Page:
Home Security US begins asking visitors for social media details

The US government has started asking visitors from countries that have a visa waiver arrangement with it to provide details of their social media accounts when applying for the waiver.

A report on the website Politico said the practice, which iTWire reported about in June, had begun on Tuesday this week.

Australia is among the 38 countries that have a visa waiver agreement with the US; prospective visitors have to visit the electronic system for travel authorisation (ESTA) website and apply for a waiver before they travel.

(Australian journalists who are visiting the US on a reporting assignment, and certain other categories of travellers, have to obtain an I class visa.)

The Politico report said the move was aimed at spotting potential terrorist threats.

A government official confirmed on Thursday that a dropdown had been added to the ESTA form, with an "optional" request to "enter information associated with your online presence".

It asked for details of social media accounts, including Google+, Instagram, Facebook, YouTube and LinkedIn.

Critics of the move are unhappy that it has been adopted. The Internet Association, which represents technology companies including Google, Facebook and Twitter, had united with consumer advocates to advance the argument that the new measure threatened free expression and posed additional privacy and security risks to visitors.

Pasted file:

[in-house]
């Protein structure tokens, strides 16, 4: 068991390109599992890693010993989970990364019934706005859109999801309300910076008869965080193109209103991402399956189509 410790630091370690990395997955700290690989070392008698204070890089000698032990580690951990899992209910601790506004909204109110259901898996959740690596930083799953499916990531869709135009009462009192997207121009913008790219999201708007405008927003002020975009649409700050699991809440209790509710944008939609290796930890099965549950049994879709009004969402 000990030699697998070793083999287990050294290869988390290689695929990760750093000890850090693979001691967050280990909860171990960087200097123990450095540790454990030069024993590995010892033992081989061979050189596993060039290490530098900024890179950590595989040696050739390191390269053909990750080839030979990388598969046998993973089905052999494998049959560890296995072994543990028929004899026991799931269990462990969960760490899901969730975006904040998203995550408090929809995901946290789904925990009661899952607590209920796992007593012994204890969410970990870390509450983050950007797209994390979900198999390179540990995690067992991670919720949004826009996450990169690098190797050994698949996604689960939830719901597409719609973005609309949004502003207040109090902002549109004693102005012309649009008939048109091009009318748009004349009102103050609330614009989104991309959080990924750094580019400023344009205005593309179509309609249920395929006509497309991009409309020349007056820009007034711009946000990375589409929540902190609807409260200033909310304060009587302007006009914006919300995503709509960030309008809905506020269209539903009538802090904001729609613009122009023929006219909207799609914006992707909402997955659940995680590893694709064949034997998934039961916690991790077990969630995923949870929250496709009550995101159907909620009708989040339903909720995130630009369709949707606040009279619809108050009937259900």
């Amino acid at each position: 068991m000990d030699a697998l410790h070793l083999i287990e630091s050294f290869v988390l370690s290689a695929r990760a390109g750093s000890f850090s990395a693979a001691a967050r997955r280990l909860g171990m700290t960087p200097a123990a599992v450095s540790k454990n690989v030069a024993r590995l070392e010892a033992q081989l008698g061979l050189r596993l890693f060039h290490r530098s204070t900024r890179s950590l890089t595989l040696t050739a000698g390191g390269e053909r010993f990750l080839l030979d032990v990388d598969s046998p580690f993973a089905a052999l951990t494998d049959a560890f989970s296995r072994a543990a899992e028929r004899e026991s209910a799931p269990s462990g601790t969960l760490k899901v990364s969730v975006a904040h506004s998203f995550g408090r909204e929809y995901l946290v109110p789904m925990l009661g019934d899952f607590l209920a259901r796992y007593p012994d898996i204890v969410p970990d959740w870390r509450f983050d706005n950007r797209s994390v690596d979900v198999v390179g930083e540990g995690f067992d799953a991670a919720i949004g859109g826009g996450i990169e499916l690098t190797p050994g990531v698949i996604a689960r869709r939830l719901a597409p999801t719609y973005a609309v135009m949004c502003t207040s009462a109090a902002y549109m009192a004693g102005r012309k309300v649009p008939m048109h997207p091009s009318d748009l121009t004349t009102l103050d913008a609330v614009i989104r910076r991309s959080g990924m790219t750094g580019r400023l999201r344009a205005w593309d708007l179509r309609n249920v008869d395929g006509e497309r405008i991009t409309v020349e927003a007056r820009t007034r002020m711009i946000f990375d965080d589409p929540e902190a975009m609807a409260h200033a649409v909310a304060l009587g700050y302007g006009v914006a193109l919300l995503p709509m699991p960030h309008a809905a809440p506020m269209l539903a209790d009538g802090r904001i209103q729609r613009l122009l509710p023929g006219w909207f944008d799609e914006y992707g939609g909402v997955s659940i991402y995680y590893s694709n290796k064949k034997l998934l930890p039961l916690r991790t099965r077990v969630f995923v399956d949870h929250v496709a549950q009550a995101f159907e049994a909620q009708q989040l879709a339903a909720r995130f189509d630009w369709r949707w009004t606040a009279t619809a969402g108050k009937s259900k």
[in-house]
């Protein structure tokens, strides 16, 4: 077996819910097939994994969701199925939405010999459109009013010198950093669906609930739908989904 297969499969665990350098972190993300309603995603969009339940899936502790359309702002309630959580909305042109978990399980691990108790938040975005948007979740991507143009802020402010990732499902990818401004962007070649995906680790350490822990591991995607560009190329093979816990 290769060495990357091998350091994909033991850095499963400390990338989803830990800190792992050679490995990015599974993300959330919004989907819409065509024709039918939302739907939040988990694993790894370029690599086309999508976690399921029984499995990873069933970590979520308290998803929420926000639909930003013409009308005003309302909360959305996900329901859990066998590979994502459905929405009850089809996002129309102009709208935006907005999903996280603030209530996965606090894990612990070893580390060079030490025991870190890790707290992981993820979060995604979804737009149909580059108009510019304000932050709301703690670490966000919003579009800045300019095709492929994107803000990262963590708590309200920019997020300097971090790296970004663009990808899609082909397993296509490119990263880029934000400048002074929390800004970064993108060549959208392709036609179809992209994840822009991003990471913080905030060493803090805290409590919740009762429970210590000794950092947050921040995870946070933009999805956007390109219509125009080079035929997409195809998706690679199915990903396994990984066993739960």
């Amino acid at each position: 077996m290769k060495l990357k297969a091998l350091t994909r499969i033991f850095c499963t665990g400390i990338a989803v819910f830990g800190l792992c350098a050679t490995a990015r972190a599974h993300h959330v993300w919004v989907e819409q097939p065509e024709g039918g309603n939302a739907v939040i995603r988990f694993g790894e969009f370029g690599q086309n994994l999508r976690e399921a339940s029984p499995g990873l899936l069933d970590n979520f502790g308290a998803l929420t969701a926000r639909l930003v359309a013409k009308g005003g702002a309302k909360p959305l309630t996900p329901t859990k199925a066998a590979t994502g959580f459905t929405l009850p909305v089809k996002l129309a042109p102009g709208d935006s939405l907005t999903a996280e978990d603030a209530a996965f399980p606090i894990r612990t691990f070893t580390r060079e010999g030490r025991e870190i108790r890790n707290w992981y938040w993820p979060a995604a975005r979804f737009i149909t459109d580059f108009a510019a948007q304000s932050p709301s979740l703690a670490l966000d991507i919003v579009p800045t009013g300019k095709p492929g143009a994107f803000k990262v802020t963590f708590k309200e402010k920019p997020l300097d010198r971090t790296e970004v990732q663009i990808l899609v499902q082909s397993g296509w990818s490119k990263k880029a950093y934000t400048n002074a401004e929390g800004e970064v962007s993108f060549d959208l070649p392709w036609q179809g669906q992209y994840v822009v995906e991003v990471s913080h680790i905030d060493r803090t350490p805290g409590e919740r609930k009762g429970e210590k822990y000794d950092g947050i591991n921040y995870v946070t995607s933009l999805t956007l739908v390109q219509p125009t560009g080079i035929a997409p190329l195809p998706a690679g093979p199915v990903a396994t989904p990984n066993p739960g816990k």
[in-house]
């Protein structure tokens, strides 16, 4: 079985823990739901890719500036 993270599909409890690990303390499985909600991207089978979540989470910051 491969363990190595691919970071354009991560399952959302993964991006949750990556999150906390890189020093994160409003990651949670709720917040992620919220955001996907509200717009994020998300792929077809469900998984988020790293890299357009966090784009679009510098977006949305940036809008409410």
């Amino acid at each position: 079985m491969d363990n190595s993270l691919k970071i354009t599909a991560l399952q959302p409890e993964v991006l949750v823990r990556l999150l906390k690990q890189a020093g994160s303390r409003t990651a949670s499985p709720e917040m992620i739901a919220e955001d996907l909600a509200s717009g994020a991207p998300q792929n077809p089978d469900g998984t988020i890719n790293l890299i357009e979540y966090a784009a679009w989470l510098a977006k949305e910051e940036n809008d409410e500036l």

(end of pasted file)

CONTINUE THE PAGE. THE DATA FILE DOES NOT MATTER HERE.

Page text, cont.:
The Politico report quoted Internet Association general counsel Abigail Slater as saying: "Democratic and non-democratic countries — including those without the United States’ due process protections — will now believe they are more warranted in demanding social media information from visitors that could jeopardise visitors' safety.

"The nature of the DHS' requests delves into personal information, creating an information dragnet."

The US government approved the new measure on 19 December.


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Sam Varghese

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A professional journalist with decades of experience, Sam for nine years used DOS and then Windows, which led him to start experimenting with GNU/Linux in 1998. Since then he has written widely about the use of both free and open source software, and the people behind the code. His personal blog is titled Irregular Expression.






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